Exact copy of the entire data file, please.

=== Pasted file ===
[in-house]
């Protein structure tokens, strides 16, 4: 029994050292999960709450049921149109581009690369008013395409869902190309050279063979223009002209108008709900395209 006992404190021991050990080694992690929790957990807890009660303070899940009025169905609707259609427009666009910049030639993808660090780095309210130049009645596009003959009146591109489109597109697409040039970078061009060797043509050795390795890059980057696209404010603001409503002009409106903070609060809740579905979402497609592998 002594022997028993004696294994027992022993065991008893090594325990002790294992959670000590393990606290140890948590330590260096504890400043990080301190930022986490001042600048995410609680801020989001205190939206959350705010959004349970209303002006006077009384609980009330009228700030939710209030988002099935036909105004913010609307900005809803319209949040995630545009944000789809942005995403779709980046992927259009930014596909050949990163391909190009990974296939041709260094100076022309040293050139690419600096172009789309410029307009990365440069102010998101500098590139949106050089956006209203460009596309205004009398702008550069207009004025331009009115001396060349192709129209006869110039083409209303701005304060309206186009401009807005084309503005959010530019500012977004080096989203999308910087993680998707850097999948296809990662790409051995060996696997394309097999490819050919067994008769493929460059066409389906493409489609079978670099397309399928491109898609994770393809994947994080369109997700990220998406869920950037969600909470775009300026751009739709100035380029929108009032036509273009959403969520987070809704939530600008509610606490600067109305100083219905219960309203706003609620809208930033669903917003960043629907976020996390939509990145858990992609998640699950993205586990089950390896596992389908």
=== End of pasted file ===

[in-house]
């Protein structure tokens, strides 16, 4: 029994050292999960709450049921149109581009690369008013395409869902190309050279063979223009002209108008709900395209 006992404190021991050990080694992690929790957990807890009660303070899940009025169905609707259609427009666009910049030639993808660090780095309210130049009645596009003959009146591109489109597109697409040039970078061009060797043509050795390795890059980057696209404010603001409503002009409106903070609060809740579905979402497609592998 002594022997028993004696294994027992022993065991008893090594325990002790294992959670000590393990606290140890948590330590260096504890400043990080301190930022986490001042600048995410609680801020989001205190939206959350705010959004349970209303002006006077009384609980009330009228700030939710209030988002099935036909105004913010609307900005809803319209949040995630545009944000789809942005995403779709980046992927259009930014596909050949990163391909190009990974296939041709260094100076022309040293050139690419600096172009789309410029307009990365440069102010998101500098590139949106050089956006209203460009596309205004009398702008550069207009004025331009009115001396060349192709129209006869110039083409209303701005304060309206186009401009807005084309503005959010530019500012977004080096989203999308910087993680998707850097999948296809990662790409051995060996696997394309097999490819050919067994008769493929460059066409389906493409489609079978670099397309399928491109898609994770393809994947994080369109997700990220998406869920950037969600909470775009300026751009739709100035380029929108009032036509273009959403969520987070809704939530600008509610606490600067109305100083219905219960309203706003609620809208930033669903917003960043629907976020996390939509990145858990992609998640699950993205586990089950390896596992389908």